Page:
On Melanoma Monday it's Good to be Orange

EDMONTON, May 6, 2013 /CNW/ - It is Melanoma Monday and the Canadian Dermatology Association (CDA) is celebrating by going orange for skin cancer awareness.

On this, the second, official Melanoma Monday in Canada, the Honourable Dave Rodney, Associate Minister of Wellness with the Alberta government, is joining the CDA to recognize the day by encouraging Albertans to be diligent about their sun protection as part of the CDA's Light It Orange initiative.

The goal of the Light It Orange initiative is to put a spotlight on skin cancer and encourage Canadians to make the conversation with their loved ones about prevention. While more prevalent in certain people, anyone can get skin cancer which is why learning how to protect yourself and knowing what to look for is so important. In fact, research shows 53% of melanoma skin cancers are discovered by the patients and another 17% are discovered by their family members.

"Even though melanoma is largely preventable, it is still the deadliest form of skin cancer. The 'Melanoma Monday Light it Orange' initiative is crucial in bringing attention to this disease" said Rodney. "It's important that Albertans become aware of the dangers associated with UV rays, and learn the steps they can take to reduce the risk of developing skin cancer.

"We're very fortunate Minister Rodney supports our Light It Orange initiative," says Dr. Gordon Searles, President of the Canadian Dermatology Association "especially since Alberta is one of the sunniest places in Canada with over 2400 hours of sunshine a year."

Every week, more than 10 Albertans are diagnosed with melanoma skin cancer and 80 die a year from this highly preventable disease.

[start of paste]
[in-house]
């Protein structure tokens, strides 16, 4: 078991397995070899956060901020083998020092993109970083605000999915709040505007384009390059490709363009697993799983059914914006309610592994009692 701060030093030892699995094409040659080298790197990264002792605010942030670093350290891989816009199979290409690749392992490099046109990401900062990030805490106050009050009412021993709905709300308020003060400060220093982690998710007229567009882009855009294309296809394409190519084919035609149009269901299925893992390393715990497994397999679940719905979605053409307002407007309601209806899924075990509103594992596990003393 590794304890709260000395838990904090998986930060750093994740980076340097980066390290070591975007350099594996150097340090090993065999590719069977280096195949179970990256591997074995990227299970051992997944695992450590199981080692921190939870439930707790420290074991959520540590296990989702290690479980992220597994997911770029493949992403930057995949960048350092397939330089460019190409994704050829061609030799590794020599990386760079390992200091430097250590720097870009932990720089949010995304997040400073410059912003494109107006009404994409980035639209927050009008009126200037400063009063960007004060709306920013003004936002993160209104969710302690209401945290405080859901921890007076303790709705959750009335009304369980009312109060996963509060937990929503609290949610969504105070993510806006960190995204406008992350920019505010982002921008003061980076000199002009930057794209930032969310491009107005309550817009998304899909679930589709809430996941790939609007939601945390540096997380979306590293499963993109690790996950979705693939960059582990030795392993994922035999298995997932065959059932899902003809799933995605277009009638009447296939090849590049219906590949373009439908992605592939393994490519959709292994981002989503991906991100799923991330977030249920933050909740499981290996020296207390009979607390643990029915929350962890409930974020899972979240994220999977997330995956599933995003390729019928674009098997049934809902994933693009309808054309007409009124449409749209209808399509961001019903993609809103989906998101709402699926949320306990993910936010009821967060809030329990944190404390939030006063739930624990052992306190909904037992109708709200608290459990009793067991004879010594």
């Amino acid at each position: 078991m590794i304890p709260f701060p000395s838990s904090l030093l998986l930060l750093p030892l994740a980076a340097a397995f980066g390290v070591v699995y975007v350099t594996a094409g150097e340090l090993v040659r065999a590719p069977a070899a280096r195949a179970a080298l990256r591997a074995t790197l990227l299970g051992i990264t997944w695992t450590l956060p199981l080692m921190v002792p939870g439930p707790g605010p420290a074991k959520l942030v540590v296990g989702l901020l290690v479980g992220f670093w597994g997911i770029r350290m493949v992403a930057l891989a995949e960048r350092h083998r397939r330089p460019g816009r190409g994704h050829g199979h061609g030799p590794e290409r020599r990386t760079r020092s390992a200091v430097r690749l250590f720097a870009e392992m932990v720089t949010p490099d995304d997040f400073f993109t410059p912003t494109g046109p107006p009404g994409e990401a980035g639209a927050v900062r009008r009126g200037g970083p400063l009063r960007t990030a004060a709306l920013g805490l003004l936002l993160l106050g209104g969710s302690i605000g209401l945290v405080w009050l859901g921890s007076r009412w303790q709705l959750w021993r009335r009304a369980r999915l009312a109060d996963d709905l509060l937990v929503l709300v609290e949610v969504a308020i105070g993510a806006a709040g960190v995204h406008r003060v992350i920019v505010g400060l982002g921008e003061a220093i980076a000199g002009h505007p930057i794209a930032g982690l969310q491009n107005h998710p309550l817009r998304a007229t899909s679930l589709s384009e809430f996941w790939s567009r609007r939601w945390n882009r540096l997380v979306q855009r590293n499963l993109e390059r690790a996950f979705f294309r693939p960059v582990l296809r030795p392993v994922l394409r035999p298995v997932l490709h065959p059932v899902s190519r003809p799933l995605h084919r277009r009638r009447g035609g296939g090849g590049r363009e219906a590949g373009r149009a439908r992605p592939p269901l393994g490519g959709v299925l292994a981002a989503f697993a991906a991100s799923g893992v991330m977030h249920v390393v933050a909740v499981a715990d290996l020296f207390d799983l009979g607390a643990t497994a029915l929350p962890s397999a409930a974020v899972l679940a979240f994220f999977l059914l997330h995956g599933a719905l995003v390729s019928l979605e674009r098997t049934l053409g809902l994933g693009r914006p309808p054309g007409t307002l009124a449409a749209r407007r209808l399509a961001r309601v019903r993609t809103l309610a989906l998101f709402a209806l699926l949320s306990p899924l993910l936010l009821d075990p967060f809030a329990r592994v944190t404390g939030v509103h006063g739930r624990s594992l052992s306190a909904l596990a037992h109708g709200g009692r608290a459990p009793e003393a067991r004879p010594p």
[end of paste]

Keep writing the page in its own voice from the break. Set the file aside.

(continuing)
"Estimates show more new cases of skin cancer being diagnosed every year than prostate, breast and lung cancers combined," says Searles "it's news like this that make it even more apparent we need to be diligent when it comes to our sun protection."

About Light It Orange
The CDA has invited Canada's Ministers of Health, city mayors and popular venues to put a spotlight on skin cancer by illuminating their respective legislatures, city halls and tourist attraction orange for skin cancer awareness. Canadians are encouraged to wear orange and talk to their loved ones about sun protection and skin cancer prevention. They are also encouraged share photos of themselves, friends and coworkers dressed in orange on twitter with the hashtag #SPOTorange or #MelanomaMonday to share their part of this national initiative.

About the CDA
The Canadian Dermatology Association, founded in 1925, represents Canadian dermatologists. The association provides easy access to the largest, most reliable source of medical knowledge on dermatology. CDA exists to advance the science and art of medicine and surgery related to the care of the skin, hair and nails; provide continuing professional development for its members; support and advance patient care; provide public education on sun protection and other aspects of skin health; and promote a lifetime of healthier skin, hair and nails. By doing so, CDA informs and empowers both medical professionals and the Canadian public.

To learn more about what the work CDA does visit www.dermatology.ca or join the conversation on www.Twitter.com/CdnDermatology or www.Facebook.com/CdnDermatology.


SOURCE: Canadian Dermatology Association

For further information:

For more information about the CDA:
Jennifer Scott
Director, Communications
Office: 613.738.1738 x 222 | Cell: 613.716.2098

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